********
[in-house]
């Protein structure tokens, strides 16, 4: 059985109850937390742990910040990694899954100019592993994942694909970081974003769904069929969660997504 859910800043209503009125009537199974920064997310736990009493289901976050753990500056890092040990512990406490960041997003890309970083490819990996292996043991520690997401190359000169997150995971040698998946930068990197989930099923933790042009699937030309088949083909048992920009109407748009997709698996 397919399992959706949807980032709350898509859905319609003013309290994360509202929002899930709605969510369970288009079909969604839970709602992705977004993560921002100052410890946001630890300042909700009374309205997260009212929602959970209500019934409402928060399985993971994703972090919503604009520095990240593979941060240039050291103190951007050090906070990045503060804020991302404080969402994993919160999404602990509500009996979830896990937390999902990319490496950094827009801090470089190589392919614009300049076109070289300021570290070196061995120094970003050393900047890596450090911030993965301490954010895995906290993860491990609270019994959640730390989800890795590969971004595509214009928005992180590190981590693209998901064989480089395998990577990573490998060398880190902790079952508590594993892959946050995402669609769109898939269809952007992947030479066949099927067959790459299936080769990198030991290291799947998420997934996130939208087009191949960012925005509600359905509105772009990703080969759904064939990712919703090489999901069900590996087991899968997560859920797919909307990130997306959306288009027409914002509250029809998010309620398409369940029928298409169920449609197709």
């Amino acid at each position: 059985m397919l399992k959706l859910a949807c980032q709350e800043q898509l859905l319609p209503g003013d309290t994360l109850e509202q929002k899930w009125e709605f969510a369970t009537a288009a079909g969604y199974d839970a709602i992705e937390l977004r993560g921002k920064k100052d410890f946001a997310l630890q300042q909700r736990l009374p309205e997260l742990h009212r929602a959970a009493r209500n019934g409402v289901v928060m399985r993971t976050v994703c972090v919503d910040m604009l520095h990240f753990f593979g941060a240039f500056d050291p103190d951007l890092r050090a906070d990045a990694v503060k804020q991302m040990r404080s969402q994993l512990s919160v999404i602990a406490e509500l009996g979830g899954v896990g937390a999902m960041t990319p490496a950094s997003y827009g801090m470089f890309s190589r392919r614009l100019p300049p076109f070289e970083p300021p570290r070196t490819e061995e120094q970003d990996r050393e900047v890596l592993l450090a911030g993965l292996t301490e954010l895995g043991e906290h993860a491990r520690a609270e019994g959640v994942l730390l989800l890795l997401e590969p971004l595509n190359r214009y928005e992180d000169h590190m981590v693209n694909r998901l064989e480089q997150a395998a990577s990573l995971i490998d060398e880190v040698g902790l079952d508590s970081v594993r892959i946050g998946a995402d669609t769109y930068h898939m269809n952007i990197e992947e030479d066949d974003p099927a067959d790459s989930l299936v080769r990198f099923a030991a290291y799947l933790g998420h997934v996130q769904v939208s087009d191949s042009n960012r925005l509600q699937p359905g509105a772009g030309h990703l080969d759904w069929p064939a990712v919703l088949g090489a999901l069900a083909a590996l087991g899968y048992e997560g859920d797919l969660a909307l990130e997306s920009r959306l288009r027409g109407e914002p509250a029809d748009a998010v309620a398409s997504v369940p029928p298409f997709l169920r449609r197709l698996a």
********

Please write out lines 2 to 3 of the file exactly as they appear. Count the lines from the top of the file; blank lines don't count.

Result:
């Protein structure tokens, strides 16, 4: 059985109850937390742990910040990694899954100019592993994942694909970081974003769904069929969660997504 859910800043209503009125009537199974920064997310736990009493289901976050753990500056890092040990512990406490960041997003890309970083490819990996292996043991520690997401190359000169997150995971040698998946930068990197989930099923933790042009699937030309088949083909048992920009109407748009997709698996 397919399992959706949807980032709350898509859905319609003013309290994360509202929002899930709605969510369970288009079909969604839970709602992705977004993560921002100052410890946001630890300042909700009374309205997260009212929602959970209500019934409402928060399985993971994703972090919503604009520095990240593979941060240039050291103190951007050090906070990045503060804020991302404080969402994993919160999404602990509500009996979830896990937390999902990319490496950094827009801090470089190589392919614009300049076109070289300021570290070196061995120094970003050393900047890596450090911030993965301490954010895995906290993860491990609270019994959640730390989800890795590969971004595509214009928005992180590190981590693209998901064989480089395998990577990573490998060398880190902790079952508590594993892959946050995402669609769109898939269809952007992947030479066949099927067959790459299936080769990198030991290291799947998420997934996130939208087009191949960012925005509600359905509105772009990703080969759904064939990712919703090489999901069900590996087991899968997560859920797919909307990130997306959306288009027409914002509250029809998010309620398409369940029928298409169920449609197709």
């Amino acid at each position: 059985m397919l399992k959706l859910a949807c980032q709350e800043q898509l859905l319609p209503g003013d309290t994360l109850e509202q929002k899930w009125e709605f969510a369970t009537a288009a079909g969604y199974d839970a709602i992705e937390l977004r993560g921002k920064k100052d410890f946001a997310l630890q300042q909700r736990l009374p309205e997260l742990h009212r929602a959970a009493r209500n019934g409402v289901v928060m399985r993971t976050v994703c972090v919503d910040m604009l520095h990240f753990f593979g941060a240039f500056d050291p103190d951007l890092r050090a906070d990045a990694v503060k804020q991302m040990r404080s969402q994993l512990s919160v999404i602990a406490e509500l009996g979830g899954v896990g937390a999902m960041t990319p490496a950094s997003y827009g801090m470089f890309s190589r392919r614009l100019p300049p076109f070289e970083p300021p570290r070196t490819e061995e120094q970003d990996r050393e900047v890596l592993l450090a911030g993965l292996t301490e954010l895995g043991e906290h993860a491990r520690a609270e019994g959640v994942l730390l989800l890795l997401e590969p971004l595509n190359r214009y928005e992180d000169h590190m981590v693209n694909r998901l064989e480089q997150a395998a990577s990573l995971i490998d060398e880190v040698g902790l079952d508590s970081v594993r892959i946050g998946a995402d669609t769109y930068h898939m269809n952007i990197e992947e030479d066949d974003p099927a067959d790459s989930l299936v080769r990198f099923a030991a290291y799947l933790g998420h997934v996130q769904v939208s087009d191949s042009n960012r925005l509600q699937p359905g509105a772009g030309h990703l080969d759904w069929p064939a990712v919703l088949g090489a999901l069900a083909a590996l087991g899968y048992e997560g859920d797919l969660a909307l990130e997306s920009r959306l288009r027409g109407e914002p509250a029809d748009a998010v309620a398409s997504v369940p029928p298409f997709l169920r449609r197709l698996a």